SH-dinky-I-quitThere’s a bazillion articles out there on employee retention the last time I stopped counting. Tech employees are slightly different. Without further ado:

1: They’re Unhappy.

Tada. This is why people leave.

Tech folk are a bit like cats, and herding cats is not an easy task. People want different things. If you don’t know what the individuals want, you’ve already identified your first problem.

You can’t and should not please everyone.

You might be amazed at how easy it is to retain employees if you simply listen and react appropriately – and bear in mind that the rest of the team is paying attention and taking note.

1a: Hot And Cold

If there is no respite, if it’s a matter of going from one thing to another, running hot on projects behind schedules and cold on new things, you’re encountering basic physics. Constant expansion and contraction is not good for anything, particularly people. The larger the gradient between hot and cold, the more likely you’re going to lose people. This is part and parcel of a Culture of Fear.

1b: Unfair Treatment

You might like to think that you’re treating everyone equally, but your team might see it otherwise. If one person throws a tantrum and gets what they want – be it a supply of Coke products or an office – expect the rest of the team to either learn the lesson or begin disapproving of management (if they haven’t already).

Further, if you ride one person hard but let another get away with murder, you’re asking for it. While you may have higher expectations of one or the other, inconsistency in how the team is treated fractures the team.

1c: Rewarding Jerks

When you reward someone who is not a team player and is constantly creating friction, and when they get away with just about anything, it’s a matter of time before either (a)people start acting like jerks or (b) they pack up their toys and go home.

If you find yourself in a position where you have to pick between two employees, it’s already too late and you should be wondering how that happened in the first place.

Bear in mind, treating a jerk and someone who is not a jerk the same when dealing with an altercation gives the jerk the high ground. Do that consistently, expect the non-jerk to walk. Maybe just spontaneously one day.

If you can’t identify a jerk, you have much larger problems. If you like the jerk, you’re a jerk – and if you don’t like the jerk and keep the jerk, you’re a jerk. Embrace it and stop reading here.

1d: Bad Priorities

You (hopefully) hired smart people, and while you may not show your cards, people can discern bad priorities when they see them – or worse, they can believe that it is a bad priority because your organization lacks the transparency for them to see it as good.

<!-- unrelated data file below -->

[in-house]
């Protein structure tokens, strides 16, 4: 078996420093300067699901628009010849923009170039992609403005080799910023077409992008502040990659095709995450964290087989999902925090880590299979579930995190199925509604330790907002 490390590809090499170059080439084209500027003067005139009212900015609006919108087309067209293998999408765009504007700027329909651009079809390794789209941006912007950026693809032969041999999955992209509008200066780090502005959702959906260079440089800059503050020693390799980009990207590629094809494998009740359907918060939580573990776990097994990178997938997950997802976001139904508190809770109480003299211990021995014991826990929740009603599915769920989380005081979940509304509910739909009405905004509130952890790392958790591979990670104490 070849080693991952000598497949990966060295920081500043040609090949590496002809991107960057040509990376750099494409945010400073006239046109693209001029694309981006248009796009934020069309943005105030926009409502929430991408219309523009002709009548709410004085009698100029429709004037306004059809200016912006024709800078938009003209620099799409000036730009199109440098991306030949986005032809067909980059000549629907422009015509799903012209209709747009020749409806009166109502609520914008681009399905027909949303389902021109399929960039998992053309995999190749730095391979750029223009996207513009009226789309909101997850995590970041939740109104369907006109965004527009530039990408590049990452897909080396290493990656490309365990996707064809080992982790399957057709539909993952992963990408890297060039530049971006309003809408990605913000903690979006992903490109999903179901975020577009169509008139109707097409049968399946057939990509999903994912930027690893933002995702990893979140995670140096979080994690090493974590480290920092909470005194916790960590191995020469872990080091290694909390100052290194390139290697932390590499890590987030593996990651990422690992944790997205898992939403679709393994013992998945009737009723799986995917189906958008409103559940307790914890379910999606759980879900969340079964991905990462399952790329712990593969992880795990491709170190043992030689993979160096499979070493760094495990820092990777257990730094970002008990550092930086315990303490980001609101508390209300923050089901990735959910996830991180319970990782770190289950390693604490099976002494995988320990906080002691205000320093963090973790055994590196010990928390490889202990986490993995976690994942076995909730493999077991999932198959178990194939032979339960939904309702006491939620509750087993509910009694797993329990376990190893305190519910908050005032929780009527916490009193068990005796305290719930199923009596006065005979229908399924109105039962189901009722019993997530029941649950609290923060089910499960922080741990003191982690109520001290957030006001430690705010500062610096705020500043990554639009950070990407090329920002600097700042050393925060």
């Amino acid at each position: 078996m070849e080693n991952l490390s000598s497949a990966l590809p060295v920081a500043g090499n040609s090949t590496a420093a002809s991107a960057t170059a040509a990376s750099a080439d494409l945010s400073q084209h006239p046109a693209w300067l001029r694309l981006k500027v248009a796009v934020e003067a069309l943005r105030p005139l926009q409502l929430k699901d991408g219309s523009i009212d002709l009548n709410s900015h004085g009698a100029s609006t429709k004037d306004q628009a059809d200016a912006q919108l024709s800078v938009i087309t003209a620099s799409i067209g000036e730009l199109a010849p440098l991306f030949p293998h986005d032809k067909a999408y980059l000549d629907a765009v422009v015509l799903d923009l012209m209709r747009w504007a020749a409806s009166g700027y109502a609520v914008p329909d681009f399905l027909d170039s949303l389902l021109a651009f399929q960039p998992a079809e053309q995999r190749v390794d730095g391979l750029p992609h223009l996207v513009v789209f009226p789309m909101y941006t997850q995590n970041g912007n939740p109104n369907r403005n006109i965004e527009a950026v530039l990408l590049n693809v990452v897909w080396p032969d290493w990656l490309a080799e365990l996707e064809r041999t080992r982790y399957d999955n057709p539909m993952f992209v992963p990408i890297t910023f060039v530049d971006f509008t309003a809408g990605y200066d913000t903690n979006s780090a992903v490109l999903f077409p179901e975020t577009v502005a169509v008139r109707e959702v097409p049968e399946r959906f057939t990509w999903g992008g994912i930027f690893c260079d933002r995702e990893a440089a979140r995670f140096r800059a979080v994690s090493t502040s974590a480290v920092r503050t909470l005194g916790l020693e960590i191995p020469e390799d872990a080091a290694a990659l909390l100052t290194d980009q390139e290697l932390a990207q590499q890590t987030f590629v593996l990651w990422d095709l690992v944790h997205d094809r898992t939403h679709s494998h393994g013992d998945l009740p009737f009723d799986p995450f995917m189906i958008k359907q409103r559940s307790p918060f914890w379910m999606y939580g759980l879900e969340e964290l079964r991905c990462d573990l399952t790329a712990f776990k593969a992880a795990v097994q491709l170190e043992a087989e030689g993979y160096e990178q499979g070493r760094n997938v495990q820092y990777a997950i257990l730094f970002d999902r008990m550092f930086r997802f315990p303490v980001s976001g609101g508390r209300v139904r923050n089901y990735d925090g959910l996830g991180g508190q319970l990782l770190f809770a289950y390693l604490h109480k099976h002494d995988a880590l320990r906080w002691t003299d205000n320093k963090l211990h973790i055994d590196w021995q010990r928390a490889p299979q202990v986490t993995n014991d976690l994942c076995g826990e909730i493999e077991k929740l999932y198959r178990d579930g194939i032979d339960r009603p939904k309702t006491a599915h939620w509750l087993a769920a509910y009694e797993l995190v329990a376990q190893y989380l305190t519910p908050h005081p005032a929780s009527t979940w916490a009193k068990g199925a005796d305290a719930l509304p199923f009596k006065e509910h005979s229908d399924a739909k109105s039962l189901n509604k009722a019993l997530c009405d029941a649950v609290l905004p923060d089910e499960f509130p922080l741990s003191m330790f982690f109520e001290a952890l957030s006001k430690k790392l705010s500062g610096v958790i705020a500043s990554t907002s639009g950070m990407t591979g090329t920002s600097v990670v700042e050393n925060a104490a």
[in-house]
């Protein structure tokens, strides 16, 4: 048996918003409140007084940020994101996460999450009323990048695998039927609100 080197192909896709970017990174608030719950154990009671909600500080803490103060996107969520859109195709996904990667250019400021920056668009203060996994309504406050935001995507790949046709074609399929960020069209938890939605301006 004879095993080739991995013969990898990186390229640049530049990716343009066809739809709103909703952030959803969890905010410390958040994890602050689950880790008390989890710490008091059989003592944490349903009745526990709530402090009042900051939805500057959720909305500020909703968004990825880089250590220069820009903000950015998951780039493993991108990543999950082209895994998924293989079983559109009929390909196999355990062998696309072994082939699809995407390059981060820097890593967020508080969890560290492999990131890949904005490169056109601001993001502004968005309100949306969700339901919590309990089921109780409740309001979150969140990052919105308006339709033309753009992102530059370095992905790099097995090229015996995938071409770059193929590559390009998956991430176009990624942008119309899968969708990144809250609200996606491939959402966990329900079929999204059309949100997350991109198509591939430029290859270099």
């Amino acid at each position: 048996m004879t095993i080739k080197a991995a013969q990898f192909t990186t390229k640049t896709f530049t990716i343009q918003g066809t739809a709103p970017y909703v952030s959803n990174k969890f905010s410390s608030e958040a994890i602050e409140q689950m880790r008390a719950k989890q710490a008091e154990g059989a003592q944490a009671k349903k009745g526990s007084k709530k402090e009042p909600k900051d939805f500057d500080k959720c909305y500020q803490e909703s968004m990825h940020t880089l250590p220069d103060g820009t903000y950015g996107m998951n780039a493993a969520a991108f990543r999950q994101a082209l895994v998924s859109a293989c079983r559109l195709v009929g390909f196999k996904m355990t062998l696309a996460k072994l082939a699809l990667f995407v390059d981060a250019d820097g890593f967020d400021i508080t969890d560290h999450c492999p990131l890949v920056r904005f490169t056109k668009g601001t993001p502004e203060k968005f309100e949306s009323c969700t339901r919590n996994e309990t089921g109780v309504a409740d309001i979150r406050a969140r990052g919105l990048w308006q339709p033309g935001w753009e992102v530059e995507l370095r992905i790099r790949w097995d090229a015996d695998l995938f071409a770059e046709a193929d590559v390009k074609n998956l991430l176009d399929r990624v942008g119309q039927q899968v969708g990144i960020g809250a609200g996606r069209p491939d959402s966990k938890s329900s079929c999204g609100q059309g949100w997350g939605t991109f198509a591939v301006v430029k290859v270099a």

Tech folks generally like to feel like they are doing something of worth.

1e: Not Involving the Team in Big Decisions

This doesn’t mean that the team has to agree on everything, but if it’s a decision on how something will be done across the team, get input from the team as a whole. And if you have people who steal oxygen from meetings, make sure they don’t monopolize the time or frame things such that it’s their way or not.

1f: Lack of Growth

If you’ve hired people who don’t want to grow or help the team in greater ways, you hired wrong and you have larger problems. This is not to be confused with the Empire Builders – those that harden their position and are constantly finding ways to make themselves relevant in places where other team members might be greater assets.

1g: Influence Issues

Someone who has developed influence in your organization by hard work and perseverance is an asset, and while they will likely be resistant to changes you want to implement, if you leave them out of Big Decisions (see 1e) you may well be shooting yourself in the foot. If they don’t get upset, or suddenly stop becoming upset, they’re on their way out – which may or may not be good.

If you have someone who has accepted increasing responsibility, knows how things work that you don’t understand and has gotten in front of problems… you may not appreciate them because they’ve kept the flames from creating the tell-tale smoke signals. Unfortunately, when you smell smoke after they leave or just before they leave, it’s too late – so pay attention to how people get in front of problems.

1h: Money

Yeah, money had to make it in here somewhere but I purposefully left it down here as the last one. Why? Because if people are having trouble making ends meet they WILL look. If your tech people are having that problem, that’s a big glaring issue you will pay for if you don’t pay for.

Money isn’t as much of an issue as people make it out to be – the people who just want more money will likely leave anyway when they get a better offer, and you might be better off without them.

By the time someone starts comparing salaries, they’ve already decided to start looking. Even if you pay them more, they’re likely to leave anyway – except the unicorns. They do exist and typically negotiate more than money.

This post also made available on LinkedIn.